Machine-to-machine (M2M) communication and the Industrial Internet of Things (IIoT) are increasingly important to manufacturing companies. But how is M2M different from IIoT?
Both M2M and IIoT technologies enable information sharing by connecting machines, equipment, robots, and enterprise resource planning systems. The goal is to minimise unplanned downtime, improve services, and increase productivity. While the two technologies are distinct, the differences between them are certainly blurring.
As the name suggests, the Internet of Things (IoT) connects all sorts of devices using the internet and usually feeds the data into the cloud to provide analytics. It creates a broad web of connections, that can include feeding into business applications. Data is transferred around that web using various protocols – essentially different languages – providing flexibility and scalability. When IoT technologies are used by companies, you often hear the term Industrial IoT (IIoT).
M2M, however, physically hardwires machines directly with microcontrollers. These enable them to share data with other machines locally, independent of a broader network. They can then connect into a larger network and become part of the Internet of Things, but don’t always. They transfer information using a single specific communications protocol – one language rather than several – and are connected using either a cellular network, a Wi-Fi network, or cables.
Essentially, both can connect the same equipment and machines, but IoT uses the internet to create a greater array of connections than M2M.
Can you tell me about SAP’s offerings in this space?
In combination with innovative technologies such as machine learning and analytics, IoT has been a driving force for creating intelligent enterprises. SAP launched its first IoT offering in 2014 and today it serves business insights to more than 600 customers and partners. The goal of its IoT offering is to use technology to connect people, things, and businesses to drive business outcomes.
SAP wraps its intelligent technologies into one package: SAP Leonardo. Its SAP Leonardo IoT offering allows customers to access the benefits of IoT, and innovate based on their specific business needs.
Industrial IoT specifically is something that we’ve doubled down on, and at the Mobile World Congress (MWC) 2019 we announced an all-encompassing IIoT solution designed for businesses to accelerate their digital transformation as part of their intelligent enterprise journey.
What advantages does the technology offer?
Companies using IoT have been shown to save money, improve their operational processes, offer new services, and create new business models. At the same time, the technology improves the lives of the end user. Take, for example, the work we did with Italy’s primary train operator, Trenitalia.
One of the main reasons for late trains is unplanned maintenance. As well as consuming significant time and money, delays caused by unplanned maintenance guarantee passenger frustration.
Serving more than 2 million passengers every day, Trenitalia decided to rethink how it manages train maintenance. Rather than fixing failures when they occur, the company favoured an on-going maintenance model using SAP Leonardo IoT.
By gathering information from sensors embedded in various areas of each train, such as doors, motors, batteries, and brakes, the maintenance shop gathered and analysed a huge amount of data to predict train-machine failures before they happen. This allowed repairs to be made in advance, out of peak times and avoids downtime.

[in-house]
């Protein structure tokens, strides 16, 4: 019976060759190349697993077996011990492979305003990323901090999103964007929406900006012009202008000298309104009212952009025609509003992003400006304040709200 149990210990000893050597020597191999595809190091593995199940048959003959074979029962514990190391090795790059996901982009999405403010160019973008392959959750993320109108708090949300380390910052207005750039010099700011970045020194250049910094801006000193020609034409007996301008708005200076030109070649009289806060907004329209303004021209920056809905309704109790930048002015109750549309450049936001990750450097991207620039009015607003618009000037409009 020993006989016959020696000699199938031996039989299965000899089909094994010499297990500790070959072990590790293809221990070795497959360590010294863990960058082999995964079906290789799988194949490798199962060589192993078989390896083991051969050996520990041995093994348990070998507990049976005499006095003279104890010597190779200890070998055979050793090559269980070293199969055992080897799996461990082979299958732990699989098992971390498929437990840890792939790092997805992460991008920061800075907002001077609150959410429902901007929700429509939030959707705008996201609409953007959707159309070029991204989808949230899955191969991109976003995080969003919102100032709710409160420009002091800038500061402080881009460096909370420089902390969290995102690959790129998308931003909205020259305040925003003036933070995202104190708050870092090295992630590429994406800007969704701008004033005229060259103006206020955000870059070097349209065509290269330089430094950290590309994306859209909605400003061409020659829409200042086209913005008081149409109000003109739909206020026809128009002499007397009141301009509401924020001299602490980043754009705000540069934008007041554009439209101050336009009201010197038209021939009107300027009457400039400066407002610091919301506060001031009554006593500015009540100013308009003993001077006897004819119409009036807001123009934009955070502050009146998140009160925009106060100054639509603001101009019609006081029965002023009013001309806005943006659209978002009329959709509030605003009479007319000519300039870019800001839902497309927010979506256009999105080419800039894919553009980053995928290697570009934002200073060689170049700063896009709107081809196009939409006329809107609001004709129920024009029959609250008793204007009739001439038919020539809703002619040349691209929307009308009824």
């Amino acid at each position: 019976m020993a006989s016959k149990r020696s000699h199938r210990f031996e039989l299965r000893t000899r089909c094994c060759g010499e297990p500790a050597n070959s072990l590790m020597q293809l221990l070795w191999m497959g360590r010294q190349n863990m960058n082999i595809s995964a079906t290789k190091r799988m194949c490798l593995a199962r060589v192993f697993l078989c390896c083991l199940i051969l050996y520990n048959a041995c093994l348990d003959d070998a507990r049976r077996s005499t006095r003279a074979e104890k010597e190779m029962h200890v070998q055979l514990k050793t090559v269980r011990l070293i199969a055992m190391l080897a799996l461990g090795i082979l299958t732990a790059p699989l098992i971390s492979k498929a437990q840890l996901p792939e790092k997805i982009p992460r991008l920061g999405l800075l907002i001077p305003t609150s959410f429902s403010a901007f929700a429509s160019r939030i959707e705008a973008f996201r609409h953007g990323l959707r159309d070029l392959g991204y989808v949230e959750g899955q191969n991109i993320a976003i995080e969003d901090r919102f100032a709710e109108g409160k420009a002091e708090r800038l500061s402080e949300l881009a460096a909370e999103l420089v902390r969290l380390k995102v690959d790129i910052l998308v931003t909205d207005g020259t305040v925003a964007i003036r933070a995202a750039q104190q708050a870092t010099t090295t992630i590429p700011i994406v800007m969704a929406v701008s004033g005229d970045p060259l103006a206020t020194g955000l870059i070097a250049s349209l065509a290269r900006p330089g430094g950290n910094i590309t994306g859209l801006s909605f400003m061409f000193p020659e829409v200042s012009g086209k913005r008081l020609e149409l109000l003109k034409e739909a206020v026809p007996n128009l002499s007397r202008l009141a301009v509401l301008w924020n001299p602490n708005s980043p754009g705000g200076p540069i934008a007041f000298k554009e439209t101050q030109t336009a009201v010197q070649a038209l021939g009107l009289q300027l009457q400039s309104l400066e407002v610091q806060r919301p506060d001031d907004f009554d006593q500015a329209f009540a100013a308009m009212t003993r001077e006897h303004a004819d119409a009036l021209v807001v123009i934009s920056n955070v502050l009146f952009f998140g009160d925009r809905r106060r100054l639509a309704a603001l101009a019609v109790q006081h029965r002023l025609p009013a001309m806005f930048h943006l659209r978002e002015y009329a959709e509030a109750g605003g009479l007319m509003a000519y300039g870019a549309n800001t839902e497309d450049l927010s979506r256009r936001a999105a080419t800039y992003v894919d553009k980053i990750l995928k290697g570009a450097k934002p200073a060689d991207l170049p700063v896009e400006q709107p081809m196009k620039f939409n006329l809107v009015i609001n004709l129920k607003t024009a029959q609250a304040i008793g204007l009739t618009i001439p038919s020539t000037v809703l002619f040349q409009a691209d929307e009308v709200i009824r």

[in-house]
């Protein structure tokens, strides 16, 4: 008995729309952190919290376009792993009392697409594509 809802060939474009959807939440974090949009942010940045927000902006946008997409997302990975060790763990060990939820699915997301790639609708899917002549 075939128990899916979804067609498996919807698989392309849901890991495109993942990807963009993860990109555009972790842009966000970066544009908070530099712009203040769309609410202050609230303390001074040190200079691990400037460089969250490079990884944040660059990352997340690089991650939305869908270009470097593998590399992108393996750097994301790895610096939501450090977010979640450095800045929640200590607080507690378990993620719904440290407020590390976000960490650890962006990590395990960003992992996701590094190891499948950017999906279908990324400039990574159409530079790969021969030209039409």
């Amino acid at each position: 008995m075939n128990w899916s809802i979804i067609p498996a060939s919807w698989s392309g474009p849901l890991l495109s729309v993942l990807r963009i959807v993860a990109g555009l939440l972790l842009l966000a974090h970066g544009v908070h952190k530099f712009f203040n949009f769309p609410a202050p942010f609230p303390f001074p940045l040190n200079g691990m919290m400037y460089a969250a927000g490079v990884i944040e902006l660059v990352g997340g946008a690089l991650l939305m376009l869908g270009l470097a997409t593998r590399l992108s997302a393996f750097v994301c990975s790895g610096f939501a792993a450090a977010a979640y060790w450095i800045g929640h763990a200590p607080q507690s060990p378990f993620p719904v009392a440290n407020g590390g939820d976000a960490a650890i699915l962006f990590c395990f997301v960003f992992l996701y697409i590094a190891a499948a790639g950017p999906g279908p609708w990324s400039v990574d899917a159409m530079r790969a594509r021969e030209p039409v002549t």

Using IoT data, the train operator lowered maintenance errors, reduced costs by 8 – 10%, increased train availability, and ultimately improved customer service.
Security is a pressing issue for any technology firm. How do you ensure the utmost security standards when using this tech?
When it comes to IIoT, security is just as important as interoperability. Enabling machines at multiple locations to communicate with each other and connecting them to ERP software does increase the number of entry points at which cybercriminals can strike.
In Germany, for instance, the government currently considers attacks on online control or cloud components to be one of the largest threats to industrial control systems.
But companies can help prevent attacks, for example by connecting machines only where necessary, and by making security a priority and a continuous process that covers as much ground as possible in line with the prevention, detection, and reaction mantra.
What trends or opportunities are you seeing in the technology market today?
Getting business value from IIoT that goes beyond the initial connectivity and data insights is the next step, and it will require true integration between the IoT and the broader business.
In most scenarios, those using IoT data are specific departments within a company. But in today’s networked economy, those who might be able to innovate with IoT data no longer sit within traditional corporate or industry boundaries. For example, information on product usage be used by engineering to adjust the product, but it could also be used by the sales team to adjust its approach.
Thinking even bigger than that, other departments that deliver value to a business, from third-party service technicians to financial services providers, all can gain value from data and should be connected to the insights that the IIoT provides.
In this scenario, the IIoT opens the door to new data-driven business models. Organisations are beginning to rethink their approaches to take advantage of this – from selling products and after-sales services to providing entire products as a service.
Successful transformation requires collaboration and an ecosystem of partnerships at various levels. Breaking down siloes, and connecting things to processes and people lie at the core of true digital transformation.